In March, soon after returning from Ahmedabad, where he had helped Mumbai qualify for the Ranji Trophy knockouts after four years, Shams Mulani told his mother Shirin that he will return to the city to “win the only age-group championship he was yet to win.”
He was referring to the Col. C. K. Nayudu (Under-25) Trophy. Come April 24 and the southpaw, who turned 25 recently, walked the talk. “I just had to do it, this was my last chance to help the team win the C. K. Nayudu Trophy.”
Having bowled a whopping 157 overs in three weeks in the Ranji Trophy for a 29-wicket haul, Mulani was rested for the league stage of the Nayudu Trophy. As soon as he recovered and joined the squad for the knockouts, he literally carried on from he had left in the Ranji Trophy in the same stadium complex.
In the three knockout ties, Mulani tallied a whopping 32 wickets at an excellent average of 12.15. His performances over the last couple of months are as extraordinary as Cheteshwar Pujara’s in 2008-09.
Pujara had scored three triple hundreds - two in the C. K. Nayudu Trophy and one in Ranji Trophy - in a month’s span. In 2021-22, Mulani picked nine five-wicket hauls and five ten-wicket hauls in just six games. Even with the willow, he has been instrumental in Mumbai’s success.
In the Ranji Trophy, Mumbai, after conceding a 164-run lead to Goa, was precariously placed at 208 for seven in a must-win match. With an effective lead of 44, Mulani and Tanush Kotian added 116 runs for the eighth wicket to take the game away from Goa.
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Then, in the C. K. Nayudu Trophy quarterfinals, despite Mulani’s 11-wicket haul, when he walked in to bat on the last morning at the Narendra Modi Stadium ‘B’ ground, Mumbai was staring down the barrel. Chasing 244 for victory, Mumbai was 50 for six. With Suved Parkar as an ally, Mulai stitched an unbroken 194-run partnership to see his team home.
In both the games, Mulani played the second fiddle and yet stamped his class and authority on the game. In fact, it is his ability to convert challenges into opportunities that has helped him succeed against the odds.
Bouncing back from setbacks
In fact, he has the knack of bouncing back from a setback. As a 14-year-old, after breaking into Mumbai’s Under-16 team for the Vijay Merchant Trophy in 2011-12, he was dropped after just one game and warmed the bench for the rest of the season. “I was dropped because we had two more left-arm spinners who were also decent batters. It hit me pretty hard and I started working even harder on my fitness, my skills,” Mulani says.
“My dad used to tell me you have to be in the top three in any team so that no one can think of dropping you. Next year, the first match I played, against Saurashtra, I scored a hundred and we won the Vijay Merchant pretty convincingly.”
A similar incident occurred during the 2018-19 season. Just before he was selected in India Emerging Players squad for the Emerging players’ (U-23) Asia Cup in December 2018, Mulani had had his second major setback.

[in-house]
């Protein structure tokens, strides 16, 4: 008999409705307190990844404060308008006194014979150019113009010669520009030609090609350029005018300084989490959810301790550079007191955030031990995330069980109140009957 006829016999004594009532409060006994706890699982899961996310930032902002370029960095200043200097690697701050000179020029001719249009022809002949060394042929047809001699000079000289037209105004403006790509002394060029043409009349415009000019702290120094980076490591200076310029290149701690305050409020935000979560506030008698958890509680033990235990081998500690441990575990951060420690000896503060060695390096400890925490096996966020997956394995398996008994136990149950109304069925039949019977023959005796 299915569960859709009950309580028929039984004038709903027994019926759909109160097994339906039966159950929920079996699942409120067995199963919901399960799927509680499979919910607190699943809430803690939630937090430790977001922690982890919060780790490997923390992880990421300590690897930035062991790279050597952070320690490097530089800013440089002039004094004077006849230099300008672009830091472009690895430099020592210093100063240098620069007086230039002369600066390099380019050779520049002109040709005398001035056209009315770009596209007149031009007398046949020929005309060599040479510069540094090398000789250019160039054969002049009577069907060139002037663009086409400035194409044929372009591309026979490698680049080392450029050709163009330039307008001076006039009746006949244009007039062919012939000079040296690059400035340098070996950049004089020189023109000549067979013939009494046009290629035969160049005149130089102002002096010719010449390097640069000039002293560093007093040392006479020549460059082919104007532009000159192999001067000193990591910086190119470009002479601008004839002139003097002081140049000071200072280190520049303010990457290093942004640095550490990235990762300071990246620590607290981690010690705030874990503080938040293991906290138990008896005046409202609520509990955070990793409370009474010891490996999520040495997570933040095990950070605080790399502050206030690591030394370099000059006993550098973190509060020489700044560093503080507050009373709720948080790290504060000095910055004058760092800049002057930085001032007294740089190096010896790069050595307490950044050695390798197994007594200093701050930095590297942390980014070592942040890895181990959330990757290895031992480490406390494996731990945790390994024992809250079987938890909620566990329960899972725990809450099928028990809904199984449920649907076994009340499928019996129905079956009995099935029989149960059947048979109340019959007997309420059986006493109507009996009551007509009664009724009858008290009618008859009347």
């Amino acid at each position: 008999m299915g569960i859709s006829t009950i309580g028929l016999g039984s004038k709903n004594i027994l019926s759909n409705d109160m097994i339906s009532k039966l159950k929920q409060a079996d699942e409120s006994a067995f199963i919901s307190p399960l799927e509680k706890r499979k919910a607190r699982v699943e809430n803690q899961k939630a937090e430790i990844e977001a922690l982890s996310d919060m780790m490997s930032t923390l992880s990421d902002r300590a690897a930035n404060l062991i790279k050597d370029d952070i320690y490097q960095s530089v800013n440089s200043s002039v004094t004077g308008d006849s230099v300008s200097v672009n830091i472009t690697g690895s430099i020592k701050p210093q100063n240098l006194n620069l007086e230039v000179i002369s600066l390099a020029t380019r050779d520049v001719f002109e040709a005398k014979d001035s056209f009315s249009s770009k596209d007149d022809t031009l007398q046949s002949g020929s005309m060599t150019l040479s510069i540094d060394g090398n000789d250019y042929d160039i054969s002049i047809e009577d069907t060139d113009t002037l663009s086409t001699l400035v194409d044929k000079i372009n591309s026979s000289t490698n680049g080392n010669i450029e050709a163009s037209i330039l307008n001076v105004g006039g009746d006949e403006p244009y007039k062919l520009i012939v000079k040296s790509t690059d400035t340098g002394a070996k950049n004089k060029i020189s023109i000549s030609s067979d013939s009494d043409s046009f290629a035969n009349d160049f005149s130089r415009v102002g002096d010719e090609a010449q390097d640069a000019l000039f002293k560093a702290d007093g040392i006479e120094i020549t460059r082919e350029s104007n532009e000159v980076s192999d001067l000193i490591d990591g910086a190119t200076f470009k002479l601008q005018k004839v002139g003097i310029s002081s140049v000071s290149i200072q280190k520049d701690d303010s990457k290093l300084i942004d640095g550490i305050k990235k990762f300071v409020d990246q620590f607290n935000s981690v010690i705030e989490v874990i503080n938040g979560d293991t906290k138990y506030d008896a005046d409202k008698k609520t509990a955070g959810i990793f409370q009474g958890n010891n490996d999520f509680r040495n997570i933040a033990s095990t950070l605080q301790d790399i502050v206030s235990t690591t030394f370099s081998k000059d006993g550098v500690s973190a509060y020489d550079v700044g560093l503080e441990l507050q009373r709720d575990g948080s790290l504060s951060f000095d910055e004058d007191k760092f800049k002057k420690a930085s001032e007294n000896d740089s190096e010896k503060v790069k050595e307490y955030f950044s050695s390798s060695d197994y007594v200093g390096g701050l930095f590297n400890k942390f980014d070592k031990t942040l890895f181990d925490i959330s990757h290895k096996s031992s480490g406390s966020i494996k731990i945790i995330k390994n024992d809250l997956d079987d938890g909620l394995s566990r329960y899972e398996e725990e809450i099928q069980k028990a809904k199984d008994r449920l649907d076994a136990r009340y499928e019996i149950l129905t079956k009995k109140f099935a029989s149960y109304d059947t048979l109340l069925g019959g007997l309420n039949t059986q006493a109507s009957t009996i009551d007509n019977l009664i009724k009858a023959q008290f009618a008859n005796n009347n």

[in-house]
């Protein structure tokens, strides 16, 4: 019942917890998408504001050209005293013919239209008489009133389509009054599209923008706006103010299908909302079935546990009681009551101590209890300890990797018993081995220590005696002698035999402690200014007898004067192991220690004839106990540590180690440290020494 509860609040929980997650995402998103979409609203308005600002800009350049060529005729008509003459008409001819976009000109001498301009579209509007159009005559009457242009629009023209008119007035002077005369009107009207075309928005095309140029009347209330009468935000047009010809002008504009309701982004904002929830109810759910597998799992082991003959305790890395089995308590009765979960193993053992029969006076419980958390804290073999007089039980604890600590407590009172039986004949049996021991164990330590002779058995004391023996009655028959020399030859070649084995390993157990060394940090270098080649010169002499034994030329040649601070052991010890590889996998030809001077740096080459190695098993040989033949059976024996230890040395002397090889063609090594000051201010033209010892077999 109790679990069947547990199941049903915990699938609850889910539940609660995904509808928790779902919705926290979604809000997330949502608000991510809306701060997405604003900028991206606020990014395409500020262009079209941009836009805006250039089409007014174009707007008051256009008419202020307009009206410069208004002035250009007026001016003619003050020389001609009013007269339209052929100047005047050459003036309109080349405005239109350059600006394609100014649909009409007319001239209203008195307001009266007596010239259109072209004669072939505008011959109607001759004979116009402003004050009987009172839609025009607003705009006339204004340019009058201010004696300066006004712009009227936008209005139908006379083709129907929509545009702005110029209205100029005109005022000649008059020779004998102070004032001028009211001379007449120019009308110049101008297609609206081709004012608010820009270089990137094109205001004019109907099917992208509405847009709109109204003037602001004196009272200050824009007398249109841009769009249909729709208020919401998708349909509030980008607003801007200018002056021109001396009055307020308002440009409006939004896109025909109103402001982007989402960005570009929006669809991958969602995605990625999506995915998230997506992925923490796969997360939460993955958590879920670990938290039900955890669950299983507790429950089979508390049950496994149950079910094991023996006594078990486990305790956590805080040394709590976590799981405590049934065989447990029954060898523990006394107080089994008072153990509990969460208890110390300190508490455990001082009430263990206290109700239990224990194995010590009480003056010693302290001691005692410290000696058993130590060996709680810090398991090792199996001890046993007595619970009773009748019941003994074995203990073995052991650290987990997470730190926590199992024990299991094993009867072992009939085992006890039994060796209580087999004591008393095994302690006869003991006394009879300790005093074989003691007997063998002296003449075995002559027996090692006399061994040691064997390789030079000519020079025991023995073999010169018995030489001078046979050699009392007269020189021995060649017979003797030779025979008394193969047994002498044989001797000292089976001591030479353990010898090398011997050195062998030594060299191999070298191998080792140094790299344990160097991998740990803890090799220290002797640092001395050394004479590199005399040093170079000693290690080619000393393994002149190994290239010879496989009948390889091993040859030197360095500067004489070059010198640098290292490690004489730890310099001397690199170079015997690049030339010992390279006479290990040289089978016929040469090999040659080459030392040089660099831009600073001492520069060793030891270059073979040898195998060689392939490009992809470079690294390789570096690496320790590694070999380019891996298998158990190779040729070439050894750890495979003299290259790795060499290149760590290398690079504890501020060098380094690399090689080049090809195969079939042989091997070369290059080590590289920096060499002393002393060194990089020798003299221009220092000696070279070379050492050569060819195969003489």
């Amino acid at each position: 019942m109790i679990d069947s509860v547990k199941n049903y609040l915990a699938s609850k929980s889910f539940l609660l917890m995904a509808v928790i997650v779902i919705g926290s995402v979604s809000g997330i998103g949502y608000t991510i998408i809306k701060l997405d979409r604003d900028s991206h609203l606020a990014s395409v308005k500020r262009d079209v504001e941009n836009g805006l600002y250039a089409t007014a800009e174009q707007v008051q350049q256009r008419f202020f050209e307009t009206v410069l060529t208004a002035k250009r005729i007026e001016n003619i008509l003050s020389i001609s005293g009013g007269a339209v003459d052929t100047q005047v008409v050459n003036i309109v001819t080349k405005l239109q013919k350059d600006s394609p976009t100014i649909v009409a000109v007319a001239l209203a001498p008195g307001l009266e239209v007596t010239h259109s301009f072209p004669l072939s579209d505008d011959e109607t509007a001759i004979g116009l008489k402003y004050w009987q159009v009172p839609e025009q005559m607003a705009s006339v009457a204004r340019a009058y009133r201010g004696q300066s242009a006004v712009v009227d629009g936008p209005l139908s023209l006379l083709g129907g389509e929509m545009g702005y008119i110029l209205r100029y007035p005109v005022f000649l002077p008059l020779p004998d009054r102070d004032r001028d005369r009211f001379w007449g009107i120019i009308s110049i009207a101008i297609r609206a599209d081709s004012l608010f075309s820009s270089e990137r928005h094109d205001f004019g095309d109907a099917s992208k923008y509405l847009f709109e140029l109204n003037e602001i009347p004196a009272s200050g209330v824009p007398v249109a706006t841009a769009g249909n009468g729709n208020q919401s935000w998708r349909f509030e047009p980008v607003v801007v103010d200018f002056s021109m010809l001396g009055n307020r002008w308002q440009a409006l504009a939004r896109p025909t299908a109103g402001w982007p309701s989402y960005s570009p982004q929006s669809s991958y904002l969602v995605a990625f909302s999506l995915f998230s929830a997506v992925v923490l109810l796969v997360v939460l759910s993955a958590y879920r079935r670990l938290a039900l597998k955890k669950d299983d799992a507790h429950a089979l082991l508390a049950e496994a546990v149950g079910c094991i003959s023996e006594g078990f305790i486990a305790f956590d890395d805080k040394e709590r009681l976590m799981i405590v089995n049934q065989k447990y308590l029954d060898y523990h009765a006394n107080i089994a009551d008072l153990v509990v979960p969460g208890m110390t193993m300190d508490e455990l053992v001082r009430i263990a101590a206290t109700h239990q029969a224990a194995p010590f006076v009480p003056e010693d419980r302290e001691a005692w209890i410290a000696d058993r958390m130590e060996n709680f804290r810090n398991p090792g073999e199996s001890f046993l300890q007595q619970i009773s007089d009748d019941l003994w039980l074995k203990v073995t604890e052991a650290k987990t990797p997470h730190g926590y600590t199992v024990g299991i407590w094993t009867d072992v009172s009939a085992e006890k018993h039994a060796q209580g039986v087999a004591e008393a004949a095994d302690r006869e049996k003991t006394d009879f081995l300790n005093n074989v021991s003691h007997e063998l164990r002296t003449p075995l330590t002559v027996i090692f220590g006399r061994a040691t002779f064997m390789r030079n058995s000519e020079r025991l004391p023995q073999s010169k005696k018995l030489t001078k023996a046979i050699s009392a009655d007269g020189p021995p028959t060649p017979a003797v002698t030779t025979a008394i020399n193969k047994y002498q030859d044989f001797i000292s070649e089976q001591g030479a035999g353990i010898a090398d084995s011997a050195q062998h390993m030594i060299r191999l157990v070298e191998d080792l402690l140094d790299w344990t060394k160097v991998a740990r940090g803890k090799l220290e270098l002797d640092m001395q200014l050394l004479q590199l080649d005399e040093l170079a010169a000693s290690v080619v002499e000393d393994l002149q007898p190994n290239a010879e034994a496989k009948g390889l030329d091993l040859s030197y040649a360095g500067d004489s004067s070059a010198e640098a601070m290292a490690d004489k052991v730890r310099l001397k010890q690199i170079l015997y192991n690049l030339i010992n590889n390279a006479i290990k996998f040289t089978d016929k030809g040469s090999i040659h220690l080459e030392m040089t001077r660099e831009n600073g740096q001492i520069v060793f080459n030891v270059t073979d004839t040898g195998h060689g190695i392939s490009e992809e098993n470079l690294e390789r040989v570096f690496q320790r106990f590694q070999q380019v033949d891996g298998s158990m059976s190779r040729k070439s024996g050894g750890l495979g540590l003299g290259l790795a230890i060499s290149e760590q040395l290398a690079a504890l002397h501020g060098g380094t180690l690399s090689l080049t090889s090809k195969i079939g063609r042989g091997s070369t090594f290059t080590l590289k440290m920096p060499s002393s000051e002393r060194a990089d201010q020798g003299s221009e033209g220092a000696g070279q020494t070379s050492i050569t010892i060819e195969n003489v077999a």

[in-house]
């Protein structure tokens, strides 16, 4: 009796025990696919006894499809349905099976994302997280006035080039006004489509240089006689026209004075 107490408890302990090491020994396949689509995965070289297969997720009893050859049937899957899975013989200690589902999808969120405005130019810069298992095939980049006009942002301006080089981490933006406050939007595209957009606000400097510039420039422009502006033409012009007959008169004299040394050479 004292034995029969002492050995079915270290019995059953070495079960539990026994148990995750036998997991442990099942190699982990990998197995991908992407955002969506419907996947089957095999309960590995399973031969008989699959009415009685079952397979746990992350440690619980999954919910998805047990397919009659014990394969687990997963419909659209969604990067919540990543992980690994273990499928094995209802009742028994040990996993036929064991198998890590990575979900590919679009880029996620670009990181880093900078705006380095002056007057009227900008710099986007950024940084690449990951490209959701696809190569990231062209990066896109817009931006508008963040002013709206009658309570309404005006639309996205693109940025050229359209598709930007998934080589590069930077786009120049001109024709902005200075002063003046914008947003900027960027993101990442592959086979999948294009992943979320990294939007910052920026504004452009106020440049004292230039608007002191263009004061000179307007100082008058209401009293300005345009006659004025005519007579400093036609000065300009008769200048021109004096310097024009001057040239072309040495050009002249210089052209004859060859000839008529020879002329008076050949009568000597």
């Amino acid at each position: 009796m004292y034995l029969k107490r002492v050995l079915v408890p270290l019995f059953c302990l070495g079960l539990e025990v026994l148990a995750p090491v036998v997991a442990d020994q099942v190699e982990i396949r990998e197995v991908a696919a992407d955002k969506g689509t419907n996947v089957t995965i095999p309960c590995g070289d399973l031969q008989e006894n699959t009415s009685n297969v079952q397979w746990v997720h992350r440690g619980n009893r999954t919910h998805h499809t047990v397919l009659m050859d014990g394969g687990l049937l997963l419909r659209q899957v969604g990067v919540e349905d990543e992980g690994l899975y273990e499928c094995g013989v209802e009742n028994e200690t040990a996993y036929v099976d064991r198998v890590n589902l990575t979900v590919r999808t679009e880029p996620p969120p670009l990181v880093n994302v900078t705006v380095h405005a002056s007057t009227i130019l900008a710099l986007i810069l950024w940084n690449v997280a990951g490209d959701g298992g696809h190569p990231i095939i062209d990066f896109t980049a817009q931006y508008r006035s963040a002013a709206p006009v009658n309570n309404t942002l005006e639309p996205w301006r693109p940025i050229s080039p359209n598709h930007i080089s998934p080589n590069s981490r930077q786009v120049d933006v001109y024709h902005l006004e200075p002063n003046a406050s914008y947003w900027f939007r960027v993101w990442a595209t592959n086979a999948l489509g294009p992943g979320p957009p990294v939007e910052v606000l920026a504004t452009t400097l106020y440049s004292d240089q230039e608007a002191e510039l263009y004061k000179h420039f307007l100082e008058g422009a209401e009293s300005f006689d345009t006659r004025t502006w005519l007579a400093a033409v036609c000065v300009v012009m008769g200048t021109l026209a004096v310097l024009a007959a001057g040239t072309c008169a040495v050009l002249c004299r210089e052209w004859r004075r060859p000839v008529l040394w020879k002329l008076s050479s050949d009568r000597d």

Col. C. K. Nayudu Trophy
He was dropped from Mumbai’s team after his debut game. He did get another opportunity three weeks later but failed to impress. “Again it hit me hard. I hadn’t bowled well in comparison with my team-mates. Ranji Trophy is a stage where you have to bring your ‘A’ game to the fore all the time,” Mulani says.
“One slip-up and it costs the team dearly. I realised that performance was the key. I reflected on it, I knew after a couple of games, I hadn’t bowled well. Told myself you’re not sitting out again.”
He again walked the talk. In the 2019-20 Ranji season, he was Mumbai’s highest wicket-taker with 26 wickets, a tally he has overhauled in just three games this season. All through the pandemic, he kept on working tirelessly at the Bengal Club nets at the hallowed Shivaji Park.
Coming of age
Shivaji Park has been his alma mater, having been selected by renowned coaches Padmakar Shivalkar, Pravin Amre and Sandesh Kawle at a summer camp as a nine-year-old. By then, he was already training regularly for almost four years with veteran coach Hemant Hadkar at the Matunga Gymkhana grounds.
It was Mulani’s father Zakir, a mechanical engineer with Tata Power , who had convinced his mother Shirin, a homemaker, to let a young five-and-a-half-year old have a go on a cricket field. He may have been selected as the youngest protege at Hadkar sir’s nets back then, but his recent exploits have hinted that Shams has started coming of age as a cricketer.
While listening to her son’s desire of succeeding in the C.K. Nayudu Trophy knockouts, Shirin would be wondering all the hard work early on in his cricketing sojourn was worth it. After all, she would board a bus from Chembur to Dadar - a 45-minute journey - carrying the cricket kit of a five-and-half year-old in one hand and a two-month-old newborn on her shoulders - every day.
But Shams, who credits all the coaches he has worked with at various levels for instilling the belief in him of succeeding against the odds, ensures his parents cannot just sit reminiscing in the past. He has already spelt out his next target. “Now I want to lift the Ranji Trophy in Bengaluru next month.”